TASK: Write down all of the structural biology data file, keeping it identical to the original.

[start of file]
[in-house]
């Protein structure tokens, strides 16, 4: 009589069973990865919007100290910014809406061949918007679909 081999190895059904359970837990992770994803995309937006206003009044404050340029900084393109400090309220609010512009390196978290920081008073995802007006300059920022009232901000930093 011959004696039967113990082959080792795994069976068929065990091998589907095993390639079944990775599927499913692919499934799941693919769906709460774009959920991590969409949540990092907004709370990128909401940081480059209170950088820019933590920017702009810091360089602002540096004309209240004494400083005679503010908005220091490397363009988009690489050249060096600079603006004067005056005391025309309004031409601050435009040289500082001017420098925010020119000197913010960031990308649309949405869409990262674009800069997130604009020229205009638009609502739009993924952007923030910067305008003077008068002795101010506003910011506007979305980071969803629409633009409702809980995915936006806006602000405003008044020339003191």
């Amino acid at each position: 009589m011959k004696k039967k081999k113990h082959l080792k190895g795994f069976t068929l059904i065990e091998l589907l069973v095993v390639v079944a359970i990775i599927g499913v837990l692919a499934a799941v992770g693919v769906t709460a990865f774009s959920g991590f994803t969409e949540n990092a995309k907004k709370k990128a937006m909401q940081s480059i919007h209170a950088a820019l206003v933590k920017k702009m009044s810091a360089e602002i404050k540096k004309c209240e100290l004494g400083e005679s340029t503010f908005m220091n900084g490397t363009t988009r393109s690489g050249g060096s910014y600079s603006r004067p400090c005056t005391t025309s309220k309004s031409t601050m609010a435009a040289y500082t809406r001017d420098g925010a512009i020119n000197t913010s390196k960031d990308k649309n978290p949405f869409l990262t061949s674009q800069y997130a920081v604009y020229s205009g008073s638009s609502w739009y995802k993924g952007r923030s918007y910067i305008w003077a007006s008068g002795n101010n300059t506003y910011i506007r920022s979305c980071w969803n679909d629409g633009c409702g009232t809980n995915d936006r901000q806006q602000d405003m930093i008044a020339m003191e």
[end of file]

[in-house]
């Protein structure tokens, strides 16, 4: 009589069973990865919007100290910014809406061949918007679909 081999190895059904359970837990992770994803995309937006206003009044404050340029900084393109400090309220609010512009390196978290920081008073995802007006300059920022009232901000930093 011959004696039967113990082959080792795994069976068929065990091998589907095993390639079944990775599927499913692919499934799941693919769906709460774009959920991590969409949540990092907004709370990128909401940081480059209170950088820019933590920017702009810091360089602002540096004309209240004494400083005679503010908005220091490397363009988009690489050249060096600079603006004067005056005391025309309004031409601050435009040289500082001017420098925010020119000197913010960031990308649309949405869409990262674009800069997130604009020229205009638009609502739009993924952007923030910067305008003077008068002795101010506003910011506007979305980071969803629409633009409702809980995915936006806006602000405003008044020339003191």
């Amino acid at each position: 009589m011959k004696k039967k081999k113990h082959l080792k190895g795994f069976t068929l059904i065990e091998l589907l069973v095993v390639v079944a359970i990775i599927g499913v837990l692919a499934a799941v992770g693919v769906t709460a990865f774009s959920g991590f994803t969409e949540n990092a995309k907004k709370k990128a937006m909401q940081s480059i919007h209170a950088a820019l206003v933590k920017k702009m009044s810091a360089e602002i404050k540096k004309c209240e100290l004494g400083e005679s340029t503010f908005m220091n900084g490397t363009t988009r393109s690489g050249g060096s910014y600079s603006r004067p400090c005056t005391t025309s309220k309004s031409t601050m609010a435009a040289y500082t809406r001017d420098g925010a512009i020119n000197t913010s390196k960031d990308k649309n978290p949405f869409l990262t061949s674009q800069y997130a920081v604009y020229s205009g008073s638009s609502w739009y995802k993924g952007r923030s918007y910067i305008w003077a007006s008068g002795n101010n300059t506003y910011i506007r920022s979305c980071w969803n679909d629409g633009c409702g009232t809980n995915d936006r901000q806006q602000d405003m930093i008044a020339m003191e």